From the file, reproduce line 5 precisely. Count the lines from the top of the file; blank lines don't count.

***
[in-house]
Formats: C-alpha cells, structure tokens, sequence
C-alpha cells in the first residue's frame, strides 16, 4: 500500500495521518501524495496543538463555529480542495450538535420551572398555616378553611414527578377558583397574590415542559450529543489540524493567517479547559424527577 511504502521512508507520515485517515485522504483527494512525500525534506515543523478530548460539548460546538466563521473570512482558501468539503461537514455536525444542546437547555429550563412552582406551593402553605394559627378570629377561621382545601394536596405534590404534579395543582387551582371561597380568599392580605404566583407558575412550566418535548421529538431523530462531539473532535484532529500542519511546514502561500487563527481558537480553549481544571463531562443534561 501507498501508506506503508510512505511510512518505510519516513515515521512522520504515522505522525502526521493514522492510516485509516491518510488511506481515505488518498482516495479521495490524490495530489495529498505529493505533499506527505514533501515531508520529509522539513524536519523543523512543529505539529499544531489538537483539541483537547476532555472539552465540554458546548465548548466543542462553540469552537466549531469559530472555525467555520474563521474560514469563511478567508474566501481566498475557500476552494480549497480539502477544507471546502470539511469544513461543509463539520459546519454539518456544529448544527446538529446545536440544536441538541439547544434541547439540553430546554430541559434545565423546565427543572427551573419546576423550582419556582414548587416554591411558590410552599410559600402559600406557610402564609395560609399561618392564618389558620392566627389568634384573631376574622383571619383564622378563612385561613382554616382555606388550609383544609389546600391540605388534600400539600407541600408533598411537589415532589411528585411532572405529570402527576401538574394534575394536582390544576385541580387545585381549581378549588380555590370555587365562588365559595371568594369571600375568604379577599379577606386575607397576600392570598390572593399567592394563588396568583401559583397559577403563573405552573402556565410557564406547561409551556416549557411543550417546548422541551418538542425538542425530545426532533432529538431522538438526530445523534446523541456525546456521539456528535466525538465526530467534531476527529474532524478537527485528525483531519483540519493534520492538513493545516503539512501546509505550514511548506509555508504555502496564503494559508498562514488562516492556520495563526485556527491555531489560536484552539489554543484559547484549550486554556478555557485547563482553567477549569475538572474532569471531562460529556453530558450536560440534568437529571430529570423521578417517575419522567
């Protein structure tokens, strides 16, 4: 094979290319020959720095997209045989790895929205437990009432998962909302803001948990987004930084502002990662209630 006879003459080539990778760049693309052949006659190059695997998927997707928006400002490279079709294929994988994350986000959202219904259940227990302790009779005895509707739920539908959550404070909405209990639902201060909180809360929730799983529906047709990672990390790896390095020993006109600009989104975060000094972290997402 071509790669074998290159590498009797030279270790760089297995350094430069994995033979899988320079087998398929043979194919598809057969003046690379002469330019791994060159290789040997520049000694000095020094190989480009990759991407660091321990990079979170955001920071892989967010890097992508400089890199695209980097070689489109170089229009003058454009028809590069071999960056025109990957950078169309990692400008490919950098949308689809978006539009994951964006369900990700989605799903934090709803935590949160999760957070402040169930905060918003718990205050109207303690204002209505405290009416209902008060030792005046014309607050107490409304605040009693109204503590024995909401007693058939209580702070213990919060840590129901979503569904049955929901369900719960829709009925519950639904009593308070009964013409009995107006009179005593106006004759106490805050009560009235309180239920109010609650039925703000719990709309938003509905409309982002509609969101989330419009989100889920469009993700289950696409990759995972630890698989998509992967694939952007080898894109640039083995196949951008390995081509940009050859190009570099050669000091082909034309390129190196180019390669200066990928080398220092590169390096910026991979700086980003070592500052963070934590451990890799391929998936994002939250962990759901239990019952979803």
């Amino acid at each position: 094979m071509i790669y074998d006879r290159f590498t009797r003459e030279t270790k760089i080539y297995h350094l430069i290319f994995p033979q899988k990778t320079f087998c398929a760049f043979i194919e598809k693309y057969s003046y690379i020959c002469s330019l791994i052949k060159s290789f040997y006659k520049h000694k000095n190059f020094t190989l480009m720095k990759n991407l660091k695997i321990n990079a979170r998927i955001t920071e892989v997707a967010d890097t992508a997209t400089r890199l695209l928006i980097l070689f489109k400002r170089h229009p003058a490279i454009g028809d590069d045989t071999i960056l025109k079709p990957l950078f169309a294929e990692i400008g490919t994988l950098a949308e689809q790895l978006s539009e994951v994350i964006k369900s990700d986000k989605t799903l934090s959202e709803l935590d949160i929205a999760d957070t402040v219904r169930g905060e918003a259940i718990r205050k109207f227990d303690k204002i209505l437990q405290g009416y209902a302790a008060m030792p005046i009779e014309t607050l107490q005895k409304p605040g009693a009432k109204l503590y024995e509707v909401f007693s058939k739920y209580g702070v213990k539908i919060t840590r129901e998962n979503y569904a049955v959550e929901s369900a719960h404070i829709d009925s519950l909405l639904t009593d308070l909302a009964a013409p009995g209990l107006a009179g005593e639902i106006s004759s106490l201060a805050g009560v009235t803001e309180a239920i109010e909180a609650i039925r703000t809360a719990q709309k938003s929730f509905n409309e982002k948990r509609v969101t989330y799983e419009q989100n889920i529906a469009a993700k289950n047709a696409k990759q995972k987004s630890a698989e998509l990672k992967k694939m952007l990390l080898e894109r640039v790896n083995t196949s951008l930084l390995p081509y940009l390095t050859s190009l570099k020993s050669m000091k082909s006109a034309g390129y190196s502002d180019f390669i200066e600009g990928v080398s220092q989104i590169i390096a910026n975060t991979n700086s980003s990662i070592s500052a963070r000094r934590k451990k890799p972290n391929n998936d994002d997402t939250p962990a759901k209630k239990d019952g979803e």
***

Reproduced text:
């Amino acid at each position: 094979m071509i790669y074998d006879r290159f590498t009797r003459e030279t270790k760089i080539y297995h350094l430069i290319f994995p033979q899988k990778t320079f087998c398929a760049f043979i194919e598809k693309y057969s003046y690379i020959c002469s330019l791994i052949k060159s290789f040997y006659k520049h000694k000095n190059f020094t190989l480009m720095k990759n991407l660091k695997i321990n990079a979170r998927i955001t920071e892989v997707a967010d890097t992508a997209t400089r890199l695209l928006i980097l070689f489109k400002r170089h229009p003058a490279i454009g028809d590069d045989t071999i960056l025109k079709p990957l950078f169309a294929e990692i400008g490919t994988l950098a949308e689809q790895l978006s539009e994951v994350i964006k369900s990700d986000k989605t799903l934090s959202e709803l935590d949160i929205a999760d957070t402040v219904r169930g905060e918003a259940i718990r205050k109207f227990d303690k204002i209505l437990q405290g009416y209902a302790a008060m030792p005046i009779e014309t607050l107490q005895k409304p605040g009693a009432k109204l503590y024995e509707v909401f007693s058939k739920y209580g702070v213990k539908i919060t840590r129901e998962n979503y569904a049955v959550e929901s369900a719960h404070i829709d009925s519950l909405l639904t009593d308070l909302a009964a013409p009995g209990l107006a009179g005593e639902i106006s004759s106490l201060a805050g009560v009235t803001e309180a239920i109010e909180a609650i039925r703000t809360a719990q709309k938003s929730f509905n409309e982002k948990r509609v969101t989330y799983e419009q989100n889920i529906a469009a993700k289950n047709a696409k990759q995972k987004s630890a698989e998509l990672k992967k694939m952007l990390l080898e894109r640039v790896n083995t196949s951008l930084l390995p081509y940009l390095t050859s190009l570099k020993s050669m000091k082909s006109a034309g390129y190196s502002d180019f390669i200066e600009g990928v080398s220092q989104i590169i390096a910026n975060t991979n700086s980003s990662i070592s500052a963070r000094r934590k451990k890799p972290n391929n998936d994002d997402t939250p962990a759901k209630k239990d019952g979803e």